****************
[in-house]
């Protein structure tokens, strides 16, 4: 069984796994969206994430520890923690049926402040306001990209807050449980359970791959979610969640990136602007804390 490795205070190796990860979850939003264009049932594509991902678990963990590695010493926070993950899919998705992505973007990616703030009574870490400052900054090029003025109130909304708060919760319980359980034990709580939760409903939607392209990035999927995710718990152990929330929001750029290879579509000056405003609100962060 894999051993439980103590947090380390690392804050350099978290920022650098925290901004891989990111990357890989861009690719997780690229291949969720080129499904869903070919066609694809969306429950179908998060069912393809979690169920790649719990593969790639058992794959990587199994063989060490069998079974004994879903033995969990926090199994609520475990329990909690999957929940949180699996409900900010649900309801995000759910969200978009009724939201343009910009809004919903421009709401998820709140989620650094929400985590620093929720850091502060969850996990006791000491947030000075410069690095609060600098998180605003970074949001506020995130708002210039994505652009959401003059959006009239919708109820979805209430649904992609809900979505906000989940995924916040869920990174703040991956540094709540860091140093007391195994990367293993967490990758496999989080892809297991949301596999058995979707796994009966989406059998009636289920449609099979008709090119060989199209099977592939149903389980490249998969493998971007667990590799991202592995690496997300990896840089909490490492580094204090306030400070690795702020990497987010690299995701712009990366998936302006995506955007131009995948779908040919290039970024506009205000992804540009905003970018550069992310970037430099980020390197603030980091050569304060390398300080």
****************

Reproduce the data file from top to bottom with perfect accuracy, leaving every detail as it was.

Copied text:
[in-house]
């Protein structure tokens, strides 16, 4: 069984796994969206994430520890923690049926402040306001990209807050449980359970791959979610969640990136602007804390 490795205070190796990860979850939003264009049932594509991902678990963990590695010493926070993950899919998705992505973007990616703030009574870490400052900054090029003025109130909304708060919760319980359980034990709580939760409903939607392209990035999927995710718990152990929330929001750029290879579509000056405003609100962060 894999051993439980103590947090380390690392804050350099978290920022650098925290901004891989990111990357890989861009690719997780690229291949969720080129499904869903070919066609694809969306429950179908998060069912393809979690169920790649719990593969790639058992794959990587199994063989060490069998079974004994879903033995969990926090199994609520475990329990909690999957929940949180699996409900900010649900309801995000759910969200978009009724939201343009910009809004919903421009709401998820709140989620650094929400985590620093929720850091502060969850996990006791000491947030000075410069690095609060600098998180605003970074949001506020995130708002210039994505652009959401003059959006009239919708109820979805209430649904992609809900979505906000989940995924916040869920990174703040991956540094709540860091140093007391195994990367293993967490990758496999989080892809297991949301596999058995979707796994009966989406059998009636289920449609099979008709090119060989199209099977592939149903389980490249998969493998971007667990590799991202592995690496997300990896840089909490490492580094204090306030400070690795702020990497987010690299995701712009990366998936302006995506955007131009995948779908040919290039970024506009205000992804540009905003970018550069992310970037430099980020390197603030980091050569304060390398300080």